So it’s important they get their COVID vaccines, experts say.
“Given that patients in all trimesters of pregnancy are susceptible to infection and severe respiratory illness from COVID-19, these findings add urgency to the need for vaccination of all pregnant individuals,” said study co-author Dr. Rachel Schell. She’s an assistant instructor in obstetrics and gynecology at UT Southwestern in Dallas.
An estimated 182,000 pregnant women have been diagnosed with COVID-19 in the United States during the pandemic to this point. Past research has shown they have an increased risk of severe and critical disease compared to people who are not pregnant.
For this study, researchers collected data on just over 1,300 patients who had tested positive at some point during their pregnancy and then delivered babies between March 2020 and September 2021 at Parkland Health in Dallas.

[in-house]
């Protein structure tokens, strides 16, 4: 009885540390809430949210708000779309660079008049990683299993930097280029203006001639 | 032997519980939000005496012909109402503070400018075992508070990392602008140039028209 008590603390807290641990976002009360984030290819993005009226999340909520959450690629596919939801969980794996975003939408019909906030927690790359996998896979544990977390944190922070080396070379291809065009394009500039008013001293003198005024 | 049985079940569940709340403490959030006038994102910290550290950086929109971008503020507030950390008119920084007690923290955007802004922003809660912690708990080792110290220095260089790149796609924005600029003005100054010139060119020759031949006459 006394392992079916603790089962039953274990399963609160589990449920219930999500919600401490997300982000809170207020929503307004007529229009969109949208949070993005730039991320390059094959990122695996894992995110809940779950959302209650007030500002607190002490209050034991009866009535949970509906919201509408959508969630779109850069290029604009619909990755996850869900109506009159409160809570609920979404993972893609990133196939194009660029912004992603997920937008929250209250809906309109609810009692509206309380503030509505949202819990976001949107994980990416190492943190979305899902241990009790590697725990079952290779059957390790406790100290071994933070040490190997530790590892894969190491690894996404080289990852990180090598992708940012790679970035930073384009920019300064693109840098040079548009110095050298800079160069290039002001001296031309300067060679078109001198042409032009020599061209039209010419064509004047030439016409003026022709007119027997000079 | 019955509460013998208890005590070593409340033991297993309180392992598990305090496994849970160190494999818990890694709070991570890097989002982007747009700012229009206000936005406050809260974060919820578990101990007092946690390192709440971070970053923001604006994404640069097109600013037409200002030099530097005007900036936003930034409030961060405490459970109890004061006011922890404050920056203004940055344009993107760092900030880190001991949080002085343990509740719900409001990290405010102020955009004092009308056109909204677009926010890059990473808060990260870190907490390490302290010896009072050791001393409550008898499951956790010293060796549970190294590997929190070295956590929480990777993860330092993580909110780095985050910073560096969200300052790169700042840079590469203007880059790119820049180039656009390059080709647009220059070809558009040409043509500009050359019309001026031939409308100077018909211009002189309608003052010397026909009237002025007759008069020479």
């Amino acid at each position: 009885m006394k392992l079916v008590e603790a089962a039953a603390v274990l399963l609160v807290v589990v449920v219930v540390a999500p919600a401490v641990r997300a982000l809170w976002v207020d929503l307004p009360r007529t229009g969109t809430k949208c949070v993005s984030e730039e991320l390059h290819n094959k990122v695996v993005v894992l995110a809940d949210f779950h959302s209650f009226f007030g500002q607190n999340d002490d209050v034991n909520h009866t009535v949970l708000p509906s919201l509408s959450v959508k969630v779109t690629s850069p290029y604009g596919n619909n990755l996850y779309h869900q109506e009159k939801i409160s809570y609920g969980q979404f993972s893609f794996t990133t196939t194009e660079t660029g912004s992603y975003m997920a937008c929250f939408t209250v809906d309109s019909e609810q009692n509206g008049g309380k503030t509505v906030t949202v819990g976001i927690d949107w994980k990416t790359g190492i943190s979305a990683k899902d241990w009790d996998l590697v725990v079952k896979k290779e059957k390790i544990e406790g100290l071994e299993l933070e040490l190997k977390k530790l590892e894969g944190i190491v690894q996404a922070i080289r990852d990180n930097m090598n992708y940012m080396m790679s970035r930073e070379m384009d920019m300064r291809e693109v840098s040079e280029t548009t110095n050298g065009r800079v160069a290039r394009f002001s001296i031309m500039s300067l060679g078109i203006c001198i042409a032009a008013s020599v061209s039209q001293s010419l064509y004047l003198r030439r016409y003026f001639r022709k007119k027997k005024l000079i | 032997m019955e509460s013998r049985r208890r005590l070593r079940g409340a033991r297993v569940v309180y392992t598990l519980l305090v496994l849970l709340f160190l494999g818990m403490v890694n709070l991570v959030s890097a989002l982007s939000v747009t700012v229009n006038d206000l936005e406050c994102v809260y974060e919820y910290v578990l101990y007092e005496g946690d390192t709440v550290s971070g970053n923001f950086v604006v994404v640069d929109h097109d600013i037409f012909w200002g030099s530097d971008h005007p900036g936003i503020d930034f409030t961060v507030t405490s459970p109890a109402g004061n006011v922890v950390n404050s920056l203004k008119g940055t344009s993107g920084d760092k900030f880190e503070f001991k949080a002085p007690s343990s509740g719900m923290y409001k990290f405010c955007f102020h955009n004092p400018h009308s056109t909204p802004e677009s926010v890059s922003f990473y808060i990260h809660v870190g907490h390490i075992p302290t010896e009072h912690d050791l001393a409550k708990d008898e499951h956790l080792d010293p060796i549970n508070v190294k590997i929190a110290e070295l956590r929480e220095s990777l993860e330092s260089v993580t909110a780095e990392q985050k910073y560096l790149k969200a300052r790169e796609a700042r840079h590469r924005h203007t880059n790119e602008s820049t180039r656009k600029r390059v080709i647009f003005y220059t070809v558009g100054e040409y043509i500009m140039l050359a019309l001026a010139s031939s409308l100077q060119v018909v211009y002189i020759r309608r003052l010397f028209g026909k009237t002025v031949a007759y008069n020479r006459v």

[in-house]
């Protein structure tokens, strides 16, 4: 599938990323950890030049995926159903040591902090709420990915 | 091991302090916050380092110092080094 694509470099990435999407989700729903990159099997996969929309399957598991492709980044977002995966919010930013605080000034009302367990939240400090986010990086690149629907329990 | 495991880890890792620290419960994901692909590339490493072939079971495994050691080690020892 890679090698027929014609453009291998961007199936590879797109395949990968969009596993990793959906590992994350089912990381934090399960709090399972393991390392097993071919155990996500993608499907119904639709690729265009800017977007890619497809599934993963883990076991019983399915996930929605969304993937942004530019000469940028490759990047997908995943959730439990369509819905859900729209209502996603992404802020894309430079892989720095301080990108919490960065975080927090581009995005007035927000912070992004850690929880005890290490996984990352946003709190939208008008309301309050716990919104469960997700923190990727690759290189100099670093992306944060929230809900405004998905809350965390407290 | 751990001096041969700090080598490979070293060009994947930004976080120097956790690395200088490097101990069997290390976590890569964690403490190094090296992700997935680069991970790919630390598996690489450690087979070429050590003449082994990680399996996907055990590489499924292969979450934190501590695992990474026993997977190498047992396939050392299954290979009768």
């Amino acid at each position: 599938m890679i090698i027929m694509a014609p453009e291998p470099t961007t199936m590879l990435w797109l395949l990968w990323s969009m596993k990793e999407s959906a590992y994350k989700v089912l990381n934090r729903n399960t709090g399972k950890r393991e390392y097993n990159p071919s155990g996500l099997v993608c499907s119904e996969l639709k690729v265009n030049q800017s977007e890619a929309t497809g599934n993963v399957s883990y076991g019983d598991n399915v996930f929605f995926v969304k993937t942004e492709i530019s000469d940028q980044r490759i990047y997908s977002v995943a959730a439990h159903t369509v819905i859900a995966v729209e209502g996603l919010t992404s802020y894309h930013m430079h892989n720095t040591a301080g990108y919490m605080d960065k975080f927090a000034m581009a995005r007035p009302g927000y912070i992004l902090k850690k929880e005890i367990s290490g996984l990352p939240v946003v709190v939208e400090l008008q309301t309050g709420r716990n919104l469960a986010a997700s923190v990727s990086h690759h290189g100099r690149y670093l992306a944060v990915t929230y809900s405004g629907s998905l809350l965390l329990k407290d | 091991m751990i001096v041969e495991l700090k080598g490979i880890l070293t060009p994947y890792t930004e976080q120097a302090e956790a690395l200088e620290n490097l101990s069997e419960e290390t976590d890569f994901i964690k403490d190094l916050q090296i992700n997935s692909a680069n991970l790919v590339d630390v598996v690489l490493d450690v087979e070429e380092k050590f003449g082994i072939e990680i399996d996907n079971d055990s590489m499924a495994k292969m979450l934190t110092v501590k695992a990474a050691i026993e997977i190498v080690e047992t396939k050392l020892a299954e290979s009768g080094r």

About 8% of these women tested positive while in their first trimesters, 27% in the second and 65% during the third trimester.
About 10% of the patients who had been asymptomatic developed symptoms, and 10% of those infected had moderate, severe or critical symptoms.
There was no statistically significant difference in symptoms related to the stage of pregnancy, the researchers said.
“In the rapidly evolving landscape of the COVID-19 pandemic, this study provides information regarding the natural course of COVID-19 infection in pregnancy,” Schell said in a university news release. “This may be useful for clinicians to effectively counsel patients and direct care.”
The study found no increased risk of adverse outcomes, such as stillbirths, among babies or their mothers who were infected with COVID. The researchers in this study could not analyze potential associations between outcomes and severity of COVID-19 symptoms.
The findings were published Nov. 22 in the American Journal of Obstetrics and Gynecology MFM.
The U.S. Centers for Disease Control and Prevention has more on COVID-19 in pregnancy.
SOURCE: UT Southwestern, news release, Nov. 22, 2022
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